It is six months since the last update and we have made a great deal of progress due to good weather in the late autumn and the bonus of Jon Reid joining the team.
The first step was to complete the hull and she is now fully caulked and stopped with mastic. She will be left like that till the spring for the stopping to harden off before final fairing and painting.
Caulking wasn’t easy. In an ideal world the plank edges should be bevelled such that edges form a wedge into which you can drive the caulking – and the gap shouldn’t be too big. A glance at the photograph below shows that the gaps were generous and that there wasn’t much bevel. It was all too easy to drive the caulking straight through, which defeats the object of the exercise.
After some professional advice we caulked gently and with great care and are hopeful that the stopping and internal paint will hold everything in place till the hull takes up and the gaps reduce. If not, there is going to be a lot of pumping!
They say that boat builders are like economists; when you put two together you get three conflicting opinions. That was certainly the case over stopping the caulked seams. There were advocates for traditional white lead and putty, for modern polymer mastics and for a range of other materials. We had to take into account that the hull is going to settle and move when she is afloat and the timbers are going to take up as the moisture level rises. So it is certain that she will need a new paint job after the first season and there was not much point in paying for expensive stopping, which would need redoing. So we opted for a cheap oil based mastic out of the local builders merchant.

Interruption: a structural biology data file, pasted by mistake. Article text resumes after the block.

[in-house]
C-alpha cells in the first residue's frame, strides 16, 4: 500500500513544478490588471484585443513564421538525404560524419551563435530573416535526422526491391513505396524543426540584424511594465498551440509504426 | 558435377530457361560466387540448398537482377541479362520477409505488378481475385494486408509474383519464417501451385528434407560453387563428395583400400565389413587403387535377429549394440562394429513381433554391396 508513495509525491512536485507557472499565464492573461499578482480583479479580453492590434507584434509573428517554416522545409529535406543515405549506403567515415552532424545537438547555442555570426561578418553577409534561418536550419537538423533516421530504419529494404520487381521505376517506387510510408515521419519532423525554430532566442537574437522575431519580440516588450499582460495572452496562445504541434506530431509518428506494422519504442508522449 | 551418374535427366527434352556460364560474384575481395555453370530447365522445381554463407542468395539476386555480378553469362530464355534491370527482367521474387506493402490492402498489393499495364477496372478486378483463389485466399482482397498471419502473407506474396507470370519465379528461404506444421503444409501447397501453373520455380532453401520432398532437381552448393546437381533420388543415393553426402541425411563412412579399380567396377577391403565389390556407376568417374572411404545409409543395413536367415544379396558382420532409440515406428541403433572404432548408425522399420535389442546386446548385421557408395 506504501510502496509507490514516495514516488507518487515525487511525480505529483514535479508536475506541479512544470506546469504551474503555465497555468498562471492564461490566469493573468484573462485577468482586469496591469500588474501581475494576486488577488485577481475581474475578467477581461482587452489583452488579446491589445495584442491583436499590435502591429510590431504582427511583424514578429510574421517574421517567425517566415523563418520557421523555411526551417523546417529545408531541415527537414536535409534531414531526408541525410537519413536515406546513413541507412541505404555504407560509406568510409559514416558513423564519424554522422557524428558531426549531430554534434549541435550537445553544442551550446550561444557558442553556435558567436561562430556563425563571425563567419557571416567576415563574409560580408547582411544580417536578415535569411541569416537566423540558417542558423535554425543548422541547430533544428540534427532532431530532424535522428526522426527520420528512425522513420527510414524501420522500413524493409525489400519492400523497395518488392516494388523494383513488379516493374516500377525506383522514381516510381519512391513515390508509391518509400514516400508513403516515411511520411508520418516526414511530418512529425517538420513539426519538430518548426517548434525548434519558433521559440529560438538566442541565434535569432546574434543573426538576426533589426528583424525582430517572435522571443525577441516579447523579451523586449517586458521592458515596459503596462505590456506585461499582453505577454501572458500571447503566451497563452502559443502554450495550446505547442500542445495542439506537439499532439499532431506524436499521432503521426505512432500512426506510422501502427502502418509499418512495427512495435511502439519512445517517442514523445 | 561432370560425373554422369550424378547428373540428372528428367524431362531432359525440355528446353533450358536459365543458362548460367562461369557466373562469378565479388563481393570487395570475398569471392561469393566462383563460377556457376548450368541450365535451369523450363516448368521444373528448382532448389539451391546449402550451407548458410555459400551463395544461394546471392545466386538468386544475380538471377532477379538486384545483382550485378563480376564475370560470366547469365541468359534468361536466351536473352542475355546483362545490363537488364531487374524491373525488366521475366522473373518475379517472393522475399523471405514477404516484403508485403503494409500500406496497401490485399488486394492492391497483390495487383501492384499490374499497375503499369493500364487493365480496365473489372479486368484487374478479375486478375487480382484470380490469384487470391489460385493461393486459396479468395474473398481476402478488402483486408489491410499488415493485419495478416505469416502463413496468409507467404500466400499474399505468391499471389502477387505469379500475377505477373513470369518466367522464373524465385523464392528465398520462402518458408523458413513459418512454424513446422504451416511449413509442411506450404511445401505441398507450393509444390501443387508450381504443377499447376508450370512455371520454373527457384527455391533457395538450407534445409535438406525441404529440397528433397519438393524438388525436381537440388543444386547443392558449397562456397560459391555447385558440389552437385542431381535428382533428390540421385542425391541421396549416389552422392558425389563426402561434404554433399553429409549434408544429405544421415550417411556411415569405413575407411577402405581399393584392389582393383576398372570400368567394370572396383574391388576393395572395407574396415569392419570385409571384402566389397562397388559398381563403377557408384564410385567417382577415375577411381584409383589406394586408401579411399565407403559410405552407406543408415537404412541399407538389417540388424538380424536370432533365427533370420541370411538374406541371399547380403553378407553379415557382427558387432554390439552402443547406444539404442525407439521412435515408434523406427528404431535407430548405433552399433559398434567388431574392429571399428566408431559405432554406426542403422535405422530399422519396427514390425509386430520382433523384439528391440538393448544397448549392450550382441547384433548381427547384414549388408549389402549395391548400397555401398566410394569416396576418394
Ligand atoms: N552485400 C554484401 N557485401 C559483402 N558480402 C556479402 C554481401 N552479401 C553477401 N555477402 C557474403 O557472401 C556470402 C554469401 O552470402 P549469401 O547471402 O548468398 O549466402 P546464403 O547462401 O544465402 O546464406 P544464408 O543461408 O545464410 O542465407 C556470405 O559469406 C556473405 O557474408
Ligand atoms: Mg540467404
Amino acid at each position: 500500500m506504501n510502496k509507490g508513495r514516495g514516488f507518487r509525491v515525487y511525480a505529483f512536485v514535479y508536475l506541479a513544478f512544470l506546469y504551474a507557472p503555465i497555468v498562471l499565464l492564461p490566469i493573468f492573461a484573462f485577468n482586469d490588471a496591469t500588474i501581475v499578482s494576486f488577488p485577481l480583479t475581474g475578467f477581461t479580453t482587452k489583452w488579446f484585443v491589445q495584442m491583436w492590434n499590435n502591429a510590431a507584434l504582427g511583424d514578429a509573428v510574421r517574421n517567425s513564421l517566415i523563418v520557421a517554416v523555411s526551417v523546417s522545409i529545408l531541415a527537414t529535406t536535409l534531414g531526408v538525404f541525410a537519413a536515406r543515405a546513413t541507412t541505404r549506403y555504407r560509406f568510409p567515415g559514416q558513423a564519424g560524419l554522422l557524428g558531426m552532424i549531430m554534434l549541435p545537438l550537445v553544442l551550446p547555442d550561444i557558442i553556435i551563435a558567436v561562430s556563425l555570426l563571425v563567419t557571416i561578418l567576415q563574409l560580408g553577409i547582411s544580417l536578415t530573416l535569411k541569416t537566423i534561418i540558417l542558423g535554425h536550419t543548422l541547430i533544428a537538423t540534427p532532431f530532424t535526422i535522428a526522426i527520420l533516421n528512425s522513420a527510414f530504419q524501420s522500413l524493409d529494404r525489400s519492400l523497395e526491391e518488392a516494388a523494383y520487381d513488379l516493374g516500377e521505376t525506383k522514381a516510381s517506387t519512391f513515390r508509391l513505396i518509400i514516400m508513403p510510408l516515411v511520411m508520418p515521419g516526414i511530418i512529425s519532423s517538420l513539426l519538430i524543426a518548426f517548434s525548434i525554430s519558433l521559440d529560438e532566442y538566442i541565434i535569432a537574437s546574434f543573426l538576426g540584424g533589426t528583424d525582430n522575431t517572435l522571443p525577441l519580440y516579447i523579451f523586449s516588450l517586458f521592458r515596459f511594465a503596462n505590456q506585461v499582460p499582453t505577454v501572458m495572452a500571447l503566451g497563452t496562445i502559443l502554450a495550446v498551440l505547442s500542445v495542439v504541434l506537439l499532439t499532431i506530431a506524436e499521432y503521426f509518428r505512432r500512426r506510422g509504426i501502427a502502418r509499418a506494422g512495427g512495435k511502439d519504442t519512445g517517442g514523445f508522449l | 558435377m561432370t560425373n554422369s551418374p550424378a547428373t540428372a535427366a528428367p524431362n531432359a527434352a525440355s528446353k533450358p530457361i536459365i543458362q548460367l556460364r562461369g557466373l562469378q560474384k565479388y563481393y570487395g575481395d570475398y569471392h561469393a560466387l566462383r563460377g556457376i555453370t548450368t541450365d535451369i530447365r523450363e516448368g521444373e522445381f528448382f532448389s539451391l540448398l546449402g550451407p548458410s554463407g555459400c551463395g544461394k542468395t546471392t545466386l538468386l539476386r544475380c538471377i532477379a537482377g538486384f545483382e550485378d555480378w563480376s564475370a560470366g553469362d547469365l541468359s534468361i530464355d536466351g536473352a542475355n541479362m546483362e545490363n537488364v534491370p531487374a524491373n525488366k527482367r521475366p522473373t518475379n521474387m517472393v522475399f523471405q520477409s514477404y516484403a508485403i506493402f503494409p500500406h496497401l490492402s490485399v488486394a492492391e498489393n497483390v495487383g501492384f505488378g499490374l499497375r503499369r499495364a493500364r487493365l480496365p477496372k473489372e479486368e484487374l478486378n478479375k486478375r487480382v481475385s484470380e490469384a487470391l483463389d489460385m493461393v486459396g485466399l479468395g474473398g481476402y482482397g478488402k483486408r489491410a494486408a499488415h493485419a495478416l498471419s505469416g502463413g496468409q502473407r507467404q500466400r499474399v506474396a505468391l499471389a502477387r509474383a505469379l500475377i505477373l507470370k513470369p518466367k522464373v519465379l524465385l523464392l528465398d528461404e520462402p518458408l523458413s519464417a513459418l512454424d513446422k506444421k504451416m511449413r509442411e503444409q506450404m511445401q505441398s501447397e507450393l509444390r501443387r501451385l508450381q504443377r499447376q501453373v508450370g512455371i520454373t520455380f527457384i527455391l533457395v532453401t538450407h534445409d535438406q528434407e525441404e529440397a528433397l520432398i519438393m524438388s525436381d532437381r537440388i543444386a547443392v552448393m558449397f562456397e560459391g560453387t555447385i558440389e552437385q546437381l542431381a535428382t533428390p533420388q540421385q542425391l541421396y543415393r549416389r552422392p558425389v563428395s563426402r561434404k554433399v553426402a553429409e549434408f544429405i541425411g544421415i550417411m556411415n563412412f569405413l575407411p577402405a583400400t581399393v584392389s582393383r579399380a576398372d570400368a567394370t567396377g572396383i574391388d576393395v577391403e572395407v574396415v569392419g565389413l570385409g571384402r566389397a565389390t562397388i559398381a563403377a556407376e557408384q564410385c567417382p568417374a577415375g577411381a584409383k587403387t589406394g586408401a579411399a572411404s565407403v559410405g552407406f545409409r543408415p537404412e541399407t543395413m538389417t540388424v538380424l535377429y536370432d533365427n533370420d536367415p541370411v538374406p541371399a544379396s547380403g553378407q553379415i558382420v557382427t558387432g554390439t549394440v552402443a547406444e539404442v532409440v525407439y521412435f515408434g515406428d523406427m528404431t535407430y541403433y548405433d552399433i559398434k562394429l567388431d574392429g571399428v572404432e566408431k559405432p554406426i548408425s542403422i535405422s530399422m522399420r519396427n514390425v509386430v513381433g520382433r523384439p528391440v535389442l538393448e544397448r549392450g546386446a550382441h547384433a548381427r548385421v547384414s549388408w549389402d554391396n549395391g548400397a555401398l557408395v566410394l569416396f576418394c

We then fitted the rudder and installed the lower bearing block which is a bronze casting faired into the back of the keel. A second bronze casting forms the base of the rudder and a pintle and nylon thrust washer form the lower rudder bearing.
We lowered Dione back to ground level and painted the inside of the hull with primer, undercoat and two coats of gloss paint.
We had already done a trial fit of the deck panels when aligning the deck beams. It was now time to fit them permanently and we screwed and nailed the panels to the deck beams leaving an accurately cut 35mm strip round the deck edge for the varnished mahogany covering boards.
Procuring custom made metal fittings, particularly high quality bronze, is a problem for classic boat restorers. So we are very grateful to the Drysdale Brothers foundry in Larbert, who donated the rudder castings along with the mast ring and bow fairlead fittings.
We have now cut the covering boards and they will be fitted shortly, followed by the cockpit coamings and cuddy. At this point the Dione restoration will be structurally complete and all that will remain to do is final finishing, fitting of deck hardware and sorting out the mast and rig.
So far some 1200 man hours have gone into the project including the original construction of the shed. Dione will have her third birthday at Rowmore Cottage on 31 January 2017 and we expect that she will be afloat in the summer.